Ginger Hibiscus | Review of Speed-The-Plow at The Playhouse in London by Ginger Hibiscus
Review of Speed-The-Plow at The Playhouse in London's West End by Ginger Hibiscus
Review of Speed-The-Plow at The Playhouse in London's West End by Ginger Hibiscus
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05 Oct REVIEW: Speed-the-Plow at The Playhouse Theatre

Speed-The-Plow. It’s that play with Lindsay Lohan in. You know, the one by David Mamet that’s had critics positively salivating at the prospect of some easy prey to sink their teeth into. You know the one I mean? The play where the previews were beset by Lohan repeatedly forgetting her lines? Yes? Now you’ve got it…

To say that Lindsay Lohan’s West End debut has been much anticipated- for all kinds of reasons- would be a bit like saying that Mean Girls’ Regina George is a little bit unkind. Yet making up only 1/3 of the cast- and much less than 1/3 of the action, she’s more of a facilitator than a protagonist. As a plot device (not a fully-formed character), her role is to make the action happen, rather than to be the action; and whilst Lohan’s days of stumbling around the script like a drunkard seem (hopefully) to be behind her, her grasp of Mamet’s brilliantly sharp wit remains elusive, undermining her ability to provoke from the sidelines.

On the whole, Lohan’s performance as Karen, a temp in the office of a Hollywood writer, Bobby Gould, is adequate. Keen to impress and determined to make an impact, Karen takes it upon herself to champion a truly dire novel about radiation, to force it onto the Hollywood agenda, and to challenge the status quo. She gives us fleeting flashes of Mean Girls magic, but they really are flashes, hidden within lengthy monologues that are delivered earnestly but not convincingly.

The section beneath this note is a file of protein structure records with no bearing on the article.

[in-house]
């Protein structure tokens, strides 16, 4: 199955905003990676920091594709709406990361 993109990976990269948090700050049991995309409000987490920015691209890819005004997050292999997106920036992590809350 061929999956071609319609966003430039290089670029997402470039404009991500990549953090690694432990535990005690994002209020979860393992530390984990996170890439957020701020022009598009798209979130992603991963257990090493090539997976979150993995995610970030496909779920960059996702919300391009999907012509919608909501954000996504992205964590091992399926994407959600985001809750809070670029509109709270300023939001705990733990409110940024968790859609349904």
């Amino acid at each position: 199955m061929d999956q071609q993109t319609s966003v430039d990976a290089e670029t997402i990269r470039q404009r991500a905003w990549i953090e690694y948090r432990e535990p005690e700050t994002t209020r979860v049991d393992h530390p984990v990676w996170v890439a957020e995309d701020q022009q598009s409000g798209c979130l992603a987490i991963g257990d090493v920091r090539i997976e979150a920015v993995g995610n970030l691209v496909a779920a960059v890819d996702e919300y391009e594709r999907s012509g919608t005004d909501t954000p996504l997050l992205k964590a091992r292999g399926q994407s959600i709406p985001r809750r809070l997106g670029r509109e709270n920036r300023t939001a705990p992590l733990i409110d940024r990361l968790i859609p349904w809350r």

Aside from the tabloid fodder and box office catnip that is Lindsay Lohan, we’re treated to strong acting performances from Richard Schiff and Nigel Lindsay as Bobby Gould and Charlie Fox respectively. With lightning fast exchanges, they bounce off each other brilliantly and really make the most of Mamet’s clever script, belittling and objectifying Karen in the, “man’s world” of Hollywood. Without getting into the play’s gender politics, the male characters are indisputably misogynistic, betting $500 on the ability of Bobby to sleep with Karen, calling her, “pussy,” “the bra,” and “whore,” over and over again.

The two-dimensionalism of Karen, and attitudes of Bobby and Charlie compound each other such that it’s very difficult to want to root for any of the characters, and therefore to mind very much what happens in the plot. Yet with Mamet, it’s less about what happens, and more about how it happens. His script is undoubtedly excellent, but I felt that I missed so much of it through a combination of impenetrable accents that require an inordinate amount of concentration to decipher, and through a lack of sufficient projection in the voices that even in the front row of the Dress Circle I was straining my ears to know what was going on. It has to be said, though, that Lohan’s Karen has one seriously sexy voice.

Voices aside, it’s fast paced and funny, though having one interval in a play of three acts means it does flow a bit strangely. An interesting glimpse behind the scenes of Hollywood drama, it’s smart and entertaining, if unlikely to change your life.

For tickets and information:

Dates: 24th September – 29th November 2014

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Image credit: Simon Anand

Star Rating

Ginger Hibiscus don’t like using stars as a headline; we think they’re too reductionist, and that decision-making based on stars misses the point of a review. Just as you wouldn’t judge a personality using a five-point scale, theatre is multi-dimensional. So have a read, and then look at the stars afterwards.
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